December 14, 2020
Las Vegas, N.M – Student teachers from New Mexico Highlands University didn’t let the pandemic and the need for virtual education stop them during the fall semester, 2020, completing their training with excellence as demonstrated by improved K-12 student test scores and receiving teaching job offers.
“Our student teachers stepped up and entered their final semester not quite knowing what to expect, but ready for the challenge,” said Stephen Weatherburn, director of the School of Education Field Experience Office at Highlands. “They did not simply survive their student teaching semester, or just succeed with it, but they excelled.”
Thirty-five School of Education student teachers started the fall semester and 34 completed their training online with schools throughout New Mexico. One will complete her student teaching spring semester 2021.
“In fall 2020, these Highlands student teachers exemplified flexibility, resilience and a growth mindset. They brought high quality education to students across New Mexico, from Las Cruces and Ruidoso to Los Lunas, Albuquerque and Rio Rancho, to Las Vegas, Santa Fe, Pojoaque and Española and from Chama to Farmington,” Weatherburn said.
Weatherburn said the student teachers’ success was evidenced with their young students gaining in standardized MAPS and I-Station testing as well as with attendance and participation.
“It’s interesting to note that none of the Highlands student teachers were trained to work with K-12 students in virtual education environments. Yet they worked closely with their students and families to achieve remarkable quality. They went in with open minds and open hearts and participated with the school districts’ professional development, focused on their students, and did what was needed to empower student learning.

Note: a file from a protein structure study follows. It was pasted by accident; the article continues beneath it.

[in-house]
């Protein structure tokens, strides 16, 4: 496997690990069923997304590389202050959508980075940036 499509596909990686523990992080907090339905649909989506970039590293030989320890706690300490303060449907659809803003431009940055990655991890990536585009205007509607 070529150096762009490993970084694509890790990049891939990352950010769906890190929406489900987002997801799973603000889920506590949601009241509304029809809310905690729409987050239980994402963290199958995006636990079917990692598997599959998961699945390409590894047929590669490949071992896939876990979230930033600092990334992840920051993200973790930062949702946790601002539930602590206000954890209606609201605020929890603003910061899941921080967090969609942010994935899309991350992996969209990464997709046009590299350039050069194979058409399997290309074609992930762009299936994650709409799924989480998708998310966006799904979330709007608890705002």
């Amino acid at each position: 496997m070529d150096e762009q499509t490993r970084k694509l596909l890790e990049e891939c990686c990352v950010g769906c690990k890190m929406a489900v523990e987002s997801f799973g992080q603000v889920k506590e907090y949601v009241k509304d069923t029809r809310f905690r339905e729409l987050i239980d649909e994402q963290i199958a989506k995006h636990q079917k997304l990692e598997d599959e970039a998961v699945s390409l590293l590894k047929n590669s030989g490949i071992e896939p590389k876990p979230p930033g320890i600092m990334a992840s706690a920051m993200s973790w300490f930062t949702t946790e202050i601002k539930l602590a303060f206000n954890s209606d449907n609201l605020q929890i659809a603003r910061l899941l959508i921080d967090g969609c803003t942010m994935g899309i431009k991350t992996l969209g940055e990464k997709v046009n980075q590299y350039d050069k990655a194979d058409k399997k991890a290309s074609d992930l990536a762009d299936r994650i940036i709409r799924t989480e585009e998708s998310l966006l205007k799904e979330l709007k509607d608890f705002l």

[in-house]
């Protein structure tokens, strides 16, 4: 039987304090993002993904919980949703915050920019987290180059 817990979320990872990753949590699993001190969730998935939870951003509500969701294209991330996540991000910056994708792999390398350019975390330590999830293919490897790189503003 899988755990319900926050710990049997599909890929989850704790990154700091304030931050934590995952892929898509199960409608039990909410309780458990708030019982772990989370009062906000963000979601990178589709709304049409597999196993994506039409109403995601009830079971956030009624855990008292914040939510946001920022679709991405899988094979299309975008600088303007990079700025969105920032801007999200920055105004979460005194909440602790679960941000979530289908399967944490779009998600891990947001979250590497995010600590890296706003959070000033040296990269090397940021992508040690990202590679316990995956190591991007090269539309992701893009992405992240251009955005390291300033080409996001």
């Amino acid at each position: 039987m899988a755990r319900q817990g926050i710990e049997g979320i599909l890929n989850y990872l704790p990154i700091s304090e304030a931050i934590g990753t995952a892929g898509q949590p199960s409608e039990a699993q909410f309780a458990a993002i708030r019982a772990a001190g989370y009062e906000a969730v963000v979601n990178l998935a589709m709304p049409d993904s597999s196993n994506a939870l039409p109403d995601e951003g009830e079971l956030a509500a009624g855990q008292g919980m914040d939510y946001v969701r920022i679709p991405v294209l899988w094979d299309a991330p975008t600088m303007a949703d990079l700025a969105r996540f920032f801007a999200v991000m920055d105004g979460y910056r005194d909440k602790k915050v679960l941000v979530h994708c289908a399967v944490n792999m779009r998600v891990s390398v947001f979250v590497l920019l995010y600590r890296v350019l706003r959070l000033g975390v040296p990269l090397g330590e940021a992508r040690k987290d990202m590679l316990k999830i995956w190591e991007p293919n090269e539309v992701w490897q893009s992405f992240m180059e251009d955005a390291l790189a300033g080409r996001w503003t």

“The student teachers created a professional practice rooted in their educational philosophies and driven be a desire to ensure their students got the best possible learning opportunities despite the difficulties of working in virtual environments,” Weatherburn said.
Weatherburn said most of the Highlands student teachers have already accepted offers for full-time teaching positions this spring semester as licensed teachers.
“Many accepted positions in the schools in which they completed their student teaching. They will start Jan. 4 and 5, 2021,” Weatherburn said.
Weatherburn said one reason he thinks the student teachers succeeded is that for several years the School of Education (SOE) has put great emphasis on professional attributes as well as formal teaching pedagogy – method and practice skills.
“I suspect it is these soft skills such as reflective and ethical practice and a dedication to social justice and collaboration that paid off this fall. Plus, of course, the student teachers’ commitment to their schools and their students drove them to excel despite any obstacles,” Weatherburn said.
Weatherburn said the student teachers’ success is also testimony to Highlands University and the School of Education professors as well as teachers and administrators in partner schools.
“What our student teachers learned in SOE courses they were able to transfer to different environments. Their success is also an indication of how much our student teachers value education, love their students, and work hard for New Mexico students to grow academically, socially and linguistically, developing their content knowledge, skills and strategies,” Weatherburn said.
Weatherburn said Korrie Lopez is just one of the outstanding student teachers from the fall semester.
“I am thankful for all of my struggles this last semester because I am able to see my student’s situations from a different perspective,” Lopez said. “I am able to see attending school from a different perspective than just as an educator. I am able to put myself in their shoes and understand a little bit of how they are feeling. I am a better teacher because of this.”